When launched in 2001, the X Type was quite well received, seen as a welcome entrant in the “3 Series class”, but it did not take long before the Press and hence the internet-erati turned against the car, vilifying it way beyond what was justified, So what if it was based on a Mondeo? That was probably the best car in its class, and an excellent vehicle by any standard, so clothing well respected mechanicals with a conservative but not unattractive body and fitting better quality trim than Ford did should not have merited the car’s appearance on countless “worst cars ever” lists, but that is the fate that befell the model. Will time heal this all over? Who knows, but at least one owner brought his X Type along as part of Jaguar’s history and heritage and they should be thanked for that.
After 21 years service, the XJS was finally replaced by an all-new car, the XK8. This model lived on for 10 years before in turn handing over to the XK, conceptually very similar to what had gone before. Code-named X150, the new car was unveiled in 2005, as a Coupe, at the Frankfurt Motor Show, fitted with a 4.2-litre V8 engine. The XK convertible was unveiled in 2006 North American International Auto Show in Detroit. It did not take long before more power supercharged R versions were added to the range. A facelifted XK was launched in 2009 with a new 5.0-litre V8, and more powerful versions of this came soon thereafter with the R, then the R-S and finally the very limited production RS-GT. Production of the XK ended in summer 2014. Seen here were an early 4.2 litre Convertible and a more recent XKR-S Coupe.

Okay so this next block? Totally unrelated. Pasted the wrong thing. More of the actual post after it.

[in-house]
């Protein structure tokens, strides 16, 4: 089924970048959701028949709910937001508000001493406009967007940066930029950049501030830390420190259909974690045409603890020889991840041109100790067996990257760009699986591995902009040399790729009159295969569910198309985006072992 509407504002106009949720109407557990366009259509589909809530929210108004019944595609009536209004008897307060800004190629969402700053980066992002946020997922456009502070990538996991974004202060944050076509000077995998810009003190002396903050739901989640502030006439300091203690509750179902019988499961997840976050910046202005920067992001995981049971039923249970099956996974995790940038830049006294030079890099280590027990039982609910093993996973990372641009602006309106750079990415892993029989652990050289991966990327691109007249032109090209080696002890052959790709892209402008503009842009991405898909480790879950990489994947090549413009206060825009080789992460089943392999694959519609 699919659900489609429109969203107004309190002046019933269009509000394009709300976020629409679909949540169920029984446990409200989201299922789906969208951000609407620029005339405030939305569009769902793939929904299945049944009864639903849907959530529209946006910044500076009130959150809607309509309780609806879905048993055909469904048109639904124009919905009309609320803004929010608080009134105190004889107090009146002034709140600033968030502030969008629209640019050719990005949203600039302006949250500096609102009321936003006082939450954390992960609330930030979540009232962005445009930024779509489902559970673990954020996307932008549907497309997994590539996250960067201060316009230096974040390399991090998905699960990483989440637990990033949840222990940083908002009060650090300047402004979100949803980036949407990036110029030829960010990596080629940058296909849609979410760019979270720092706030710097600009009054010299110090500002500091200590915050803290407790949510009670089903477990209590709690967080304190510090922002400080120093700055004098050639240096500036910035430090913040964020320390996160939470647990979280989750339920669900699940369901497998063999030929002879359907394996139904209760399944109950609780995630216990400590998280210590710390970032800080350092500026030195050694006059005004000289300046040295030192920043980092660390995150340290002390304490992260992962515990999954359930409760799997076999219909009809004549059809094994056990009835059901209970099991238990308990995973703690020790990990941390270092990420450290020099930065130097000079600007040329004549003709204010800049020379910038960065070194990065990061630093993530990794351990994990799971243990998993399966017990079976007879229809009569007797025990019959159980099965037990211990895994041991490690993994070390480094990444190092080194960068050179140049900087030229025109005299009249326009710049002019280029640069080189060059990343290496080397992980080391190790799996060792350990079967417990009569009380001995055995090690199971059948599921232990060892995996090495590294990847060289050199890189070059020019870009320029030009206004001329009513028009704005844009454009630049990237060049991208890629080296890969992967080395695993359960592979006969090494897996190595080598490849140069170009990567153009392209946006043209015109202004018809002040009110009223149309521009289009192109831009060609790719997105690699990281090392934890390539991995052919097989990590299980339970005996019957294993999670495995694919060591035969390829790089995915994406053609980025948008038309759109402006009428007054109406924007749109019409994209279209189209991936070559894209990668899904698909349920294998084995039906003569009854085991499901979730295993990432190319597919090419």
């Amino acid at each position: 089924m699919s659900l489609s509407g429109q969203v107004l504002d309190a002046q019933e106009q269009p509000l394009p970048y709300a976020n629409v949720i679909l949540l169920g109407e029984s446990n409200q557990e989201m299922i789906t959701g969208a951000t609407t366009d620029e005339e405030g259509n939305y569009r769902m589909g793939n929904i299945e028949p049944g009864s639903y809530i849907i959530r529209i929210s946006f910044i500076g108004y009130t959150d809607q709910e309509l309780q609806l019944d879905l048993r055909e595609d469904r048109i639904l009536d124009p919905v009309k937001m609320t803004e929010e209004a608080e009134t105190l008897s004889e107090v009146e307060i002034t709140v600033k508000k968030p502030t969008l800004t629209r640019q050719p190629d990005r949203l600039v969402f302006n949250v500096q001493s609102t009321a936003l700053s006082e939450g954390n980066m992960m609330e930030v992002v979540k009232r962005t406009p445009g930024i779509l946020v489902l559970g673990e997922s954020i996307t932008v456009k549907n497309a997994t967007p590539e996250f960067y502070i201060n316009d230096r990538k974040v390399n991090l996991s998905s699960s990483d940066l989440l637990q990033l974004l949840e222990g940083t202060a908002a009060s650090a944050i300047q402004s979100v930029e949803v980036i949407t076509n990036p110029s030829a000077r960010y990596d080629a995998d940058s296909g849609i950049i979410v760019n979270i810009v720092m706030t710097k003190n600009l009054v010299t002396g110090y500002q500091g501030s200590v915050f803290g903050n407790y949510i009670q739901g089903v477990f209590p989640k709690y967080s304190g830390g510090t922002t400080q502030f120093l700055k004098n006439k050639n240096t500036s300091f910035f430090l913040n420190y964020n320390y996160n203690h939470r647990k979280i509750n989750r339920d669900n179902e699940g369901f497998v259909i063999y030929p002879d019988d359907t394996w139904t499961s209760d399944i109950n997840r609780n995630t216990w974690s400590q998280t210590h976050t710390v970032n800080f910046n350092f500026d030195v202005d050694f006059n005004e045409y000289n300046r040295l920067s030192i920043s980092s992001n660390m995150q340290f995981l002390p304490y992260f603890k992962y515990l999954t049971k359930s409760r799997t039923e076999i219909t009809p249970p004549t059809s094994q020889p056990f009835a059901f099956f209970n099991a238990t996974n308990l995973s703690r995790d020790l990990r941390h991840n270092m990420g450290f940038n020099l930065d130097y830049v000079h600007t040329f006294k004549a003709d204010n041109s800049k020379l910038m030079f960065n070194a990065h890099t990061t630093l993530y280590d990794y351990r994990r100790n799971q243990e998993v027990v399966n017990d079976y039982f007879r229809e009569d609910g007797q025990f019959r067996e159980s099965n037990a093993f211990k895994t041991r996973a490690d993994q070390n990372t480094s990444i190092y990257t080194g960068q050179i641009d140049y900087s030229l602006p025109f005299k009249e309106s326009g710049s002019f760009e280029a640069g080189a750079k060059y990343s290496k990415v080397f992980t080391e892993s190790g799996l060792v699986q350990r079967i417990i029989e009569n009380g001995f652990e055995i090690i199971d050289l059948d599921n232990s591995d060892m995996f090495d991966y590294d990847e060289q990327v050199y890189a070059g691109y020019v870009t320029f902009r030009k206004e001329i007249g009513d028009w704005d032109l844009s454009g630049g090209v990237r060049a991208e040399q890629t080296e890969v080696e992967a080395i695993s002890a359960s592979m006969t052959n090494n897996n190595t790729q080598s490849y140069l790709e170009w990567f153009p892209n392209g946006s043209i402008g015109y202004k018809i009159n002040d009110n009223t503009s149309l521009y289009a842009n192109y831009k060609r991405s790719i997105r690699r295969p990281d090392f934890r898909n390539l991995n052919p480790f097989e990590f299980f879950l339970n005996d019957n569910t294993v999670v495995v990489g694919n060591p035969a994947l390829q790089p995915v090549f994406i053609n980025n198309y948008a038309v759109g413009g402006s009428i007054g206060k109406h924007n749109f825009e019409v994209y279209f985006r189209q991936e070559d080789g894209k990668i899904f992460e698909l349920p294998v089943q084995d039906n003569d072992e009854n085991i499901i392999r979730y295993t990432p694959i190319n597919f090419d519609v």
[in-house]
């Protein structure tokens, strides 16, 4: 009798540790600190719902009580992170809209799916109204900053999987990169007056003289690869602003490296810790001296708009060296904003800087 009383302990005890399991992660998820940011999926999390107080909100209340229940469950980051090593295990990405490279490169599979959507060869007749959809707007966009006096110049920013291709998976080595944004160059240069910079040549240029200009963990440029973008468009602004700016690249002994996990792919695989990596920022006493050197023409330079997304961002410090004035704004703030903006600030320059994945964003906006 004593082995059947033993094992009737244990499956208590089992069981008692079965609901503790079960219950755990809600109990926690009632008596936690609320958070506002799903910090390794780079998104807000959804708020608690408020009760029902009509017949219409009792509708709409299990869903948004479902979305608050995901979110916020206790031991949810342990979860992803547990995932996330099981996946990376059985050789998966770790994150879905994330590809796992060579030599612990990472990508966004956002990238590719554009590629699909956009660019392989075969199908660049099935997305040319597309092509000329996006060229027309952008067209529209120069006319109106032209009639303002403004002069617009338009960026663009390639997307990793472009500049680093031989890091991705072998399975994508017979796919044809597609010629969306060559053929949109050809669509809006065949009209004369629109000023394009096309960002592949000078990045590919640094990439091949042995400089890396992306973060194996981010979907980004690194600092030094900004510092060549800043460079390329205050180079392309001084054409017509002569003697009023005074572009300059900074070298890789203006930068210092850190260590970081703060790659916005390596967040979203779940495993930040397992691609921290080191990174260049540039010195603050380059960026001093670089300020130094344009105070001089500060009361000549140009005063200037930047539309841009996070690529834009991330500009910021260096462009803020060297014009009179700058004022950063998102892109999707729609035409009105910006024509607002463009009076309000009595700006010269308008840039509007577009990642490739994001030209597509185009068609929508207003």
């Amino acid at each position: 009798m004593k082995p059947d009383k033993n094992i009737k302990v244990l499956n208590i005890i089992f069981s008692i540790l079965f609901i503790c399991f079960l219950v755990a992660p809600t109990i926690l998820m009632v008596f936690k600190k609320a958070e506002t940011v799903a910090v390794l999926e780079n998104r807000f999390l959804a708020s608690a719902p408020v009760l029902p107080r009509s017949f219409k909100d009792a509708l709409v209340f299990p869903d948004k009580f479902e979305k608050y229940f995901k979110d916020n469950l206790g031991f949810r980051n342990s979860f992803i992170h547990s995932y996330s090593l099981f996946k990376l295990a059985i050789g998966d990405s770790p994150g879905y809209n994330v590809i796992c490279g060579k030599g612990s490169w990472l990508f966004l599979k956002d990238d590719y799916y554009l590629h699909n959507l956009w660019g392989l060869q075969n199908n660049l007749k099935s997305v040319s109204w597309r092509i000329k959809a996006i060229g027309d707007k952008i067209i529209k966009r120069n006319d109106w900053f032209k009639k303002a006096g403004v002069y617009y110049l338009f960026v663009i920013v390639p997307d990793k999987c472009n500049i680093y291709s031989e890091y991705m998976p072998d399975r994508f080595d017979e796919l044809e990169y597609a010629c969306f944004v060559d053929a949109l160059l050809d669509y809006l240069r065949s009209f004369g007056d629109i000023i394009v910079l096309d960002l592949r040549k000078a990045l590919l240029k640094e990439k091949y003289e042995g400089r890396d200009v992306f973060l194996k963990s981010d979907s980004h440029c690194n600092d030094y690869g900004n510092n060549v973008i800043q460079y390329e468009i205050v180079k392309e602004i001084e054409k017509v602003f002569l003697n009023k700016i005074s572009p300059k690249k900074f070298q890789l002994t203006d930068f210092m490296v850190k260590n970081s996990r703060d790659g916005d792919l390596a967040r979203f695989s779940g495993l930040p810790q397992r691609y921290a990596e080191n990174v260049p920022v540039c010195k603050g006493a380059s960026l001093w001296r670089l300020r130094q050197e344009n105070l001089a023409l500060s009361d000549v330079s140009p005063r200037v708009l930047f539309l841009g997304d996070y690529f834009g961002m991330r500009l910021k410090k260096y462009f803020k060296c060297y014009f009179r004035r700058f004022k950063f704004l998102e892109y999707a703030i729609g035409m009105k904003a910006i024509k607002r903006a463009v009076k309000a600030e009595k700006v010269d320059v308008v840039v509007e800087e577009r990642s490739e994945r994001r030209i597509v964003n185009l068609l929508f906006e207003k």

Although there a couple of significant updates to the XJ range with new code names following on from the XJ40, it was not until 2003 when the third generation model arrive. Known internally as the XJ350, this car featured an all-aluminium body which looked similar in concept, but different in detail to what had gone before. Mainstay of the range were the V8 models, known as the XJ8, with 3.5 and 4.2 litre units offered as as the option of a supercharged 4.2 Litre. The X350 was also offered with a V6 engine, which meant the return of the XJ6 badge. All models had greater interior and luggage space, two of the perceived weaknesses of the car it replaced. Following the rest of the market, Jaguar also slotted a diesel engine under the bonnet of an XJ for the first time, and this quickly became the best selling model in the range. A face-lifted version of the X350 was unveiled at the end of February 2007. Aesthetically, the main changes were a new lower grille system, with a deeper, more aggressive gape, side air vents similar to those introduced on Ian Callum’s 2005 XK and a small lip spoiler on the bootlid. The changes to the interior included revised seating. There was a top of the range Super V8 example of this version here.